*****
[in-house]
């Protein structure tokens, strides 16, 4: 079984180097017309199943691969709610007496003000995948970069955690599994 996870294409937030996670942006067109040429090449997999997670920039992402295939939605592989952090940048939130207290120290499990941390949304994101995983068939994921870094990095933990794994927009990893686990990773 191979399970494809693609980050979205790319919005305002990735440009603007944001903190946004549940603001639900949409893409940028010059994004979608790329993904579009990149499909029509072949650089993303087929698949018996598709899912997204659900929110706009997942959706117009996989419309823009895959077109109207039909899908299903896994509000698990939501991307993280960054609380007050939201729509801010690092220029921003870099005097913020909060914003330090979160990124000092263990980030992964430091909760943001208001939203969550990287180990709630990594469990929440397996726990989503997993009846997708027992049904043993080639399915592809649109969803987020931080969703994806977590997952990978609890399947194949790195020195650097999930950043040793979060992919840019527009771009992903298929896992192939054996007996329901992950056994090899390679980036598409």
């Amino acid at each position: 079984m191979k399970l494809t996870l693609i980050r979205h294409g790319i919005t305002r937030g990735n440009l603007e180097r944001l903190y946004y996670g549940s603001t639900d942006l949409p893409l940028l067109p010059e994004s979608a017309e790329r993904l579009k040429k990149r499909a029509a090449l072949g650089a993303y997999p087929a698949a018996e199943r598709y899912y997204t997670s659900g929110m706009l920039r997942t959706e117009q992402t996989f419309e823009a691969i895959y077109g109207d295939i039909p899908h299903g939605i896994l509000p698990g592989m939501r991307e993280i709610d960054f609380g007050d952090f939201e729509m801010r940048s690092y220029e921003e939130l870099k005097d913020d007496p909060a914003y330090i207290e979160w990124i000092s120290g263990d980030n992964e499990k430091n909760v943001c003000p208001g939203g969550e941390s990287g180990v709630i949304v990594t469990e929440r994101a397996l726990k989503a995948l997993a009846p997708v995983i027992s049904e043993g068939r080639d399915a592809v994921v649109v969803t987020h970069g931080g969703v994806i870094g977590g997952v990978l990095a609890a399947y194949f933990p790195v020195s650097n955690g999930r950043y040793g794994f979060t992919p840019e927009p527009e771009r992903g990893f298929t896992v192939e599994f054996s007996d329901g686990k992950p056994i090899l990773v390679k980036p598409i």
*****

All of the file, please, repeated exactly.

[in-house]
């Protein structure tokens, strides 16, 4: 079984180097017309199943691969709610007496003000995948970069955690599994 996870294409937030996670942006067109040429090449997999997670920039992402295939939605592989952090940048939130207290120290499990941390949304994101995983068939994921870094990095933990794994927009990893686990990773 191979399970494809693609980050979205790319919005305002990735440009603007944001903190946004549940603001639900949409893409940028010059994004979608790329993904579009990149499909029509072949650089993303087929698949018996598709899912997204659900929110706009997942959706117009996989419309823009895959077109109207039909899908299903896994509000698990939501991307993280960054609380007050939201729509801010690092220029921003870099005097913020909060914003330090979160990124000092263990980030992964430091909760943001208001939203969550990287180990709630990594469990929440397996726990989503997993009846997708027992049904043993080639399915592809649109969803987020931080969703994806977590997952990978609890399947194949790195020195650097999930950043040793979060992919840019527009771009992903298929896992192939054996007996329901992950056994090899390679980036598409």
């Amino acid at each position: 079984m191979k399970l494809t996870l693609i980050r979205h294409g790319i919005t305002r937030g990735n440009l603007e180097r944001l903190y946004y996670g549940s603001t639900d942006l949409p893409l940028l067109p010059e994004s979608a017309e790329r993904l579009k040429k990149r499909a029509a090449l072949g650089a993303y997999p087929a698949a018996e199943r598709y899912y997204t997670s659900g929110m706009l920039r997942t959706e117009q992402t996989f419309e823009a691969i895959y077109g109207d295939i039909p899908h299903g939605i896994l509000p698990g592989m939501r991307e993280i709610d960054f609380g007050d952090f939201e729509m801010r940048s690092y220029e921003e939130l870099k005097d913020d007496p909060a914003y330090i207290e979160w990124i000092s120290g263990d980030n992964e499990k430091n909760v943001c003000p208001g939203g969550e941390s990287g180990v709630i949304v990594t469990e929440r994101a397996l726990k989503a995948l997993a009846p997708v995983i027992s049904e043993g068939r080639d399915a592809v994921v649109v969803t987020h970069g931080g969703v994806i870094g977590g997952v990978l990095a609890a399947y194949f933990p790195v020195s650097n955690g999930r950043y040793g794994f979060t992919p840019e927009p527009e771009r992903g990893f298929t896992v192939e599994f054996s007996d329901g686990k992950p056994i090899l990773v390679k980036p598409i």